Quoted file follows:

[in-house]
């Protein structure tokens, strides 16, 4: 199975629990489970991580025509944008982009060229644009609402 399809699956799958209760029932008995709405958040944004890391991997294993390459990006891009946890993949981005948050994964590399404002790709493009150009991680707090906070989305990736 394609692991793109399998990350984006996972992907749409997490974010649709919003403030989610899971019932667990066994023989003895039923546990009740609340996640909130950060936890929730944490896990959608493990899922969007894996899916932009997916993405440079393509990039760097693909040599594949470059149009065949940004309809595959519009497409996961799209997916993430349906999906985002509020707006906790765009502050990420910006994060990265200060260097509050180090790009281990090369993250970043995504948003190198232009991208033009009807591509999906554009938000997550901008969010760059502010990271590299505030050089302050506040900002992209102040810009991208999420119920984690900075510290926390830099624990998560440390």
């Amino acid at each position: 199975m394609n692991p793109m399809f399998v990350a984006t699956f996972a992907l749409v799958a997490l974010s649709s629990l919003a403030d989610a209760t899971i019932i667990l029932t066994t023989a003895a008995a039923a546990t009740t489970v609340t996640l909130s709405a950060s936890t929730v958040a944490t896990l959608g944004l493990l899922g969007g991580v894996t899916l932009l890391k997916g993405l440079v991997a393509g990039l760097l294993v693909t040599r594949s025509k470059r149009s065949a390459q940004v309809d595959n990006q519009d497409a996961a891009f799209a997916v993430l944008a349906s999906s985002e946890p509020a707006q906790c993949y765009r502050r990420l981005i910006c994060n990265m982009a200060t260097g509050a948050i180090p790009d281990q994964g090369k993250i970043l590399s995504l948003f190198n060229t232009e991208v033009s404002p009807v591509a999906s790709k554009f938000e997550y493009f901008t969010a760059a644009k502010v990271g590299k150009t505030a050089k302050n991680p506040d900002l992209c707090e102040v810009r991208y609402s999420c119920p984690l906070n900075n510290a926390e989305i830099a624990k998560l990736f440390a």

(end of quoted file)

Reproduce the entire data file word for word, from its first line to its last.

[in-house]
């Protein structure tokens, strides 16, 4: 199975629990489970991580025509944008982009060229644009609402 399809699956799958209760029932008995709405958040944004890391991997294993390459990006891009946890993949981005948050994964590399404002790709493009150009991680707090906070989305990736 394609692991793109399998990350984006996972992907749409997490974010649709919003403030989610899971019932667990066994023989003895039923546990009740609340996640909130950060936890929730944490896990959608493990899922969007894996899916932009997916993405440079393509990039760097693909040599594949470059149009065949940004309809595959519009497409996961799209997916993430349906999906985002509020707006906790765009502050990420910006994060990265200060260097509050180090790009281990090369993250970043995504948003190198232009991208033009009807591509999906554009938000997550901008969010760059502010990271590299505030050089302050506040900002992209102040810009991208999420119920984690900075510290926390830099624990998560440390």
């Amino acid at each position: 199975m394609n692991p793109m399809f399998v990350a984006t699956f996972a992907l749409v799958a997490l974010s649709s629990l919003a403030d989610a209760t899971i019932i667990l029932t066994t023989a003895a008995a039923a546990t009740t489970v609340t996640l909130s709405a950060s936890t929730v958040a944490t896990l959608g944004l493990l899922g969007g991580v894996t899916l932009l890391k997916g993405l440079v991997a393509g990039l760097l294993v693909t040599r594949s025509k470059r149009s065949a390459q940004v309809d595959n990006q519009d497409a996961a891009f799209a997916v993430l944008a349906s999906s985002e946890p509020a707006q906790c993949y765009r502050r990420l981005i910006c994060n990265m982009a200060t260097g509050a948050i180090p790009d281990q994964g090369k993250i970043l590399s995504l948003f190198n060229t232009e991208v033009s404002p009807v591509a999906s790709k554009f938000e997550y493009f901008t969010a760059a644009k502010v990271g590299k150009t505030a050089k302050n991680p506040d900002l992209c707090e102040v810009r991208y609402s999420c119920p984690l906070n900075n510290a926390e989305i830099a624990k998560l990736f440390a």